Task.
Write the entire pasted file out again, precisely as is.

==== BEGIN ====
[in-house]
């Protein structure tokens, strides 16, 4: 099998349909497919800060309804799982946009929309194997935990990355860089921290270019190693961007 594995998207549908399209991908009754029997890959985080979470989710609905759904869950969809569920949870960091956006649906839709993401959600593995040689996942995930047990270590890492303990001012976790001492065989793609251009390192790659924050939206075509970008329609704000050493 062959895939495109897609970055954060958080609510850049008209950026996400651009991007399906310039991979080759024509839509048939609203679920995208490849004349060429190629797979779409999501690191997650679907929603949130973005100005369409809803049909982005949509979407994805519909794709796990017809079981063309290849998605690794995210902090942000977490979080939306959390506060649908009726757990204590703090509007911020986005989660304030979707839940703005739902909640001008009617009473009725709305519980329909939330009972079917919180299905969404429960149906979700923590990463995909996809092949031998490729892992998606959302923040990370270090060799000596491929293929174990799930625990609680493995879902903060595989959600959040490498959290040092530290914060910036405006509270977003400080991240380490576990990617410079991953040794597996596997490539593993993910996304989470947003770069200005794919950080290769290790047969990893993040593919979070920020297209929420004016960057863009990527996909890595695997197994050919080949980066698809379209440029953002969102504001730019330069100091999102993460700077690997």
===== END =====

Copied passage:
[in-house]
């Protein structure tokens, strides 16, 4: 099998349909497919800060309804799982946009929309194997935990990355860089921290270019190693961007 594995998207549908399209991908009754029997890959985080979470989710609905759904869950969809569920949870960091956006649906839709993401959600593995040689996942995930047990270590890492303990001012976790001492065989793609251009390192790659924050939206075509970008329609704000050493 062959895939495109897609970055954060958080609510850049008209950026996400651009991007399906310039991979080759024509839509048939609203679920995208490849004349060429190629797979779409999501690191997650679907929603949130973005100005369409809803049909982005949509979407994805519909794709796990017809079981063309290849998605690794995210902090942000977490979080939306959390506060649908009726757990204590703090509007911020986005989660304030979707839940703005739902909640001008009617009473009725709305519980329909939330009972079917919180299905969404429960149906979700923590990463995909996809092949031998490729892992998606959302923040990370270090060799000596491929293929174990799930625990609680493995879902903060595989959600959040490498959290040092530290914060910036405006509270977003400080991240380490576990990617410079991953040794597996596997490539593993993910996304989470947003770069200005794919950080290769290790047969990893993040593919979070920020297209929420004016960057863009990527996909890595695997197994050919080949980066698809379209440029953002969102504001730019330069100091999102993460700077690997």